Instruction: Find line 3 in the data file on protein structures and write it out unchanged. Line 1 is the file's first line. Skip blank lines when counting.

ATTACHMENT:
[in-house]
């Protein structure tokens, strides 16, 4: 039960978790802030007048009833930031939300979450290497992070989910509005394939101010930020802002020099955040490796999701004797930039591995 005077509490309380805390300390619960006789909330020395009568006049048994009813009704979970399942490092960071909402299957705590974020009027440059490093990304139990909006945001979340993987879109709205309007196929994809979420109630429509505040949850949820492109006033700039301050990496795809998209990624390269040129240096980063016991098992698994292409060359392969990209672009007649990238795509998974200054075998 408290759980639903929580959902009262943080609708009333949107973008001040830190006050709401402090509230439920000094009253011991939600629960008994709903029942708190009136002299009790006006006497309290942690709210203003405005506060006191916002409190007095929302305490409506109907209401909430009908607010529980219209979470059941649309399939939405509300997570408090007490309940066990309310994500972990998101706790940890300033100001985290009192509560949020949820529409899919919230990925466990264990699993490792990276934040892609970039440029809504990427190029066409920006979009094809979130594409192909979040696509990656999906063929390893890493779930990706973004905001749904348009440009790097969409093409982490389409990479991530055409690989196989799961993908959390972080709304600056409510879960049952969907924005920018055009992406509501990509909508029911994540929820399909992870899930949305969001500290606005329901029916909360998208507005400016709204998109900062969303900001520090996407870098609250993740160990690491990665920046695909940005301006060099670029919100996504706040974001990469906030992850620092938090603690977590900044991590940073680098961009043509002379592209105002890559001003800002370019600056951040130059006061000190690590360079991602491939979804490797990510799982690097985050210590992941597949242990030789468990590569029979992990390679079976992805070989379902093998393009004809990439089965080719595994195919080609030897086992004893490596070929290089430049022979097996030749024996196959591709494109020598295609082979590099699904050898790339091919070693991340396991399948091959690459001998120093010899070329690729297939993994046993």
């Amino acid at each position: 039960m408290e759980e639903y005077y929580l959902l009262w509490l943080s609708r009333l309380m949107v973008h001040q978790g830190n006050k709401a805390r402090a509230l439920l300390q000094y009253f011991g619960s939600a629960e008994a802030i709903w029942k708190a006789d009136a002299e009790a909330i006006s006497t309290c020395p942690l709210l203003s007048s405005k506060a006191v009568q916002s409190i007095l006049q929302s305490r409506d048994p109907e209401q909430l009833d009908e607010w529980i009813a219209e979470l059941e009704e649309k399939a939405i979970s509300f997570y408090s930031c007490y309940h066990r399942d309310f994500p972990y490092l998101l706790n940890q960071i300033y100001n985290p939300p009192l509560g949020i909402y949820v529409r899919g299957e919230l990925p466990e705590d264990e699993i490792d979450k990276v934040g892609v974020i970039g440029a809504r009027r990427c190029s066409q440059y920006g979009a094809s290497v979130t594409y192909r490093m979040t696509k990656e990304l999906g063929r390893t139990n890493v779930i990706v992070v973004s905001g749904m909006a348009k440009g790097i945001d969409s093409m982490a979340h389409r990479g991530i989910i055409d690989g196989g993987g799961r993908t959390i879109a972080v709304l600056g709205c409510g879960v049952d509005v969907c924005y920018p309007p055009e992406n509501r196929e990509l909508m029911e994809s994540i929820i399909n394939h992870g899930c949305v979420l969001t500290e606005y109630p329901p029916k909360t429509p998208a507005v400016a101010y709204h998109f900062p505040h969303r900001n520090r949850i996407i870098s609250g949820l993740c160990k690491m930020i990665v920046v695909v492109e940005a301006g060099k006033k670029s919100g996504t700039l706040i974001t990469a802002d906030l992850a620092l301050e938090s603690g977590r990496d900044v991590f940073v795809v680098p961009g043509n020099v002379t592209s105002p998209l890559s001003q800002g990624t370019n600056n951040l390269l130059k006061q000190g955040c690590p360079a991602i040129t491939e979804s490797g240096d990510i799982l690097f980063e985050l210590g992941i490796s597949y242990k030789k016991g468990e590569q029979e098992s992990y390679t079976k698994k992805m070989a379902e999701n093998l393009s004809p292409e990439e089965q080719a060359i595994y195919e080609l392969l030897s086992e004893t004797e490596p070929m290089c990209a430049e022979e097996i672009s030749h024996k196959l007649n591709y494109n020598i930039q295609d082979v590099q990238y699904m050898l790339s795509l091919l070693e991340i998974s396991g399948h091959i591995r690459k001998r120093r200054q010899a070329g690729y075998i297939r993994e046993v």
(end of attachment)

């Amino acid at each position: 039960m408290e759980e639903y005077y929580l959902l009262w509490l943080s609708r009333l309380m949107v973008h001040q978790g830190n006050k709401a805390r402090a509230l439920l300390q000094y009253f011991g619960s939600a629960e008994a802030i709903w029942k708190a006789d009136a002299e009790a909330i006006s006497t309290c020395p942690l709210l203003s007048s405005k506060a006191v009568q916002s409190i007095l006049q929302s305490r409506d048994p109907e209401q909430l009833d009908e607010w529980i009813a219209e979470l059941e009704e649309k399939a939405i979970s509300f997570y408090s930031c007490y309940h066990r399942d309310f994500p972990y490092l998101l706790n940890q960071i300033y100001n985290p939300p009192l509560g949020i909402y949820v529409r899919g299957e919230l990925p466990e705590d264990e699993i490792d979450k990276v934040g892609v974020i970039g440029a809504r009027r990427c190029s066409q440059y920006g979009a094809s290497v979130t594409y192909r490093m979040t696509k990656e990304l999906g063929r390893t139990n890493v779930i990706v992070v973004s905001g749904m909006a348009k440009g790097i945001d969409s093409m982490a979340h389409r990479g991530i989910i055409d690989g196989g993987g799961r993908t959390i879109a972080v709304l600056g709205c409510g879960v049952d509005v969907c924005y920018p309007p055009e992406n509501r196929e990509l909508m029911e994809s994540i929820i399909n394939h992870g899930c949305v979420l969001t500290e606005y109630p329901p029916k909360t429509p998208a507005v400016a101010y709204h998109f900062p505040h969303r900001n520090r949850i996407i870098s609250g949820l993740c160990k690491m930020i990665v920046v695909v492109e940005a301006g060099k006033k670029s919100g996504t700039l706040i974001t990469a802002d906030l992850a620092l301050e938090s603690g977590r990496d900044v991590f940073v795809v680098p961009g043509n020099v002379t592209s105002p998209l890559s001003q800002g990624t370019n600056n951040l390269l130059k006061q000190g955040c690590p360079a991602i040129t491939e979804s490797g240096d990510i799982l690097f980063e985050l210590g992941i490796s597949y242990k030789k016991g468990e590569q029979e098992s992990y390679t079976k698994k992805m070989a379902e999701n093998l393009s004809p292409e990439e089965q080719a060359i595994y195919e080609l392969l030897s086992e004893t004797e490596p070929m290089c990209a430049e022979e097996i672009s030749h024996k196959l007649n591709y494109n020598i930039q295609d082979v590099q990238y699904m050898l790339s795509l091919l070693e991340i998974s396991g399948h091959i591995r690459k001998r120093r200054q010899a070329g690729y075998i297939r993994e046993v």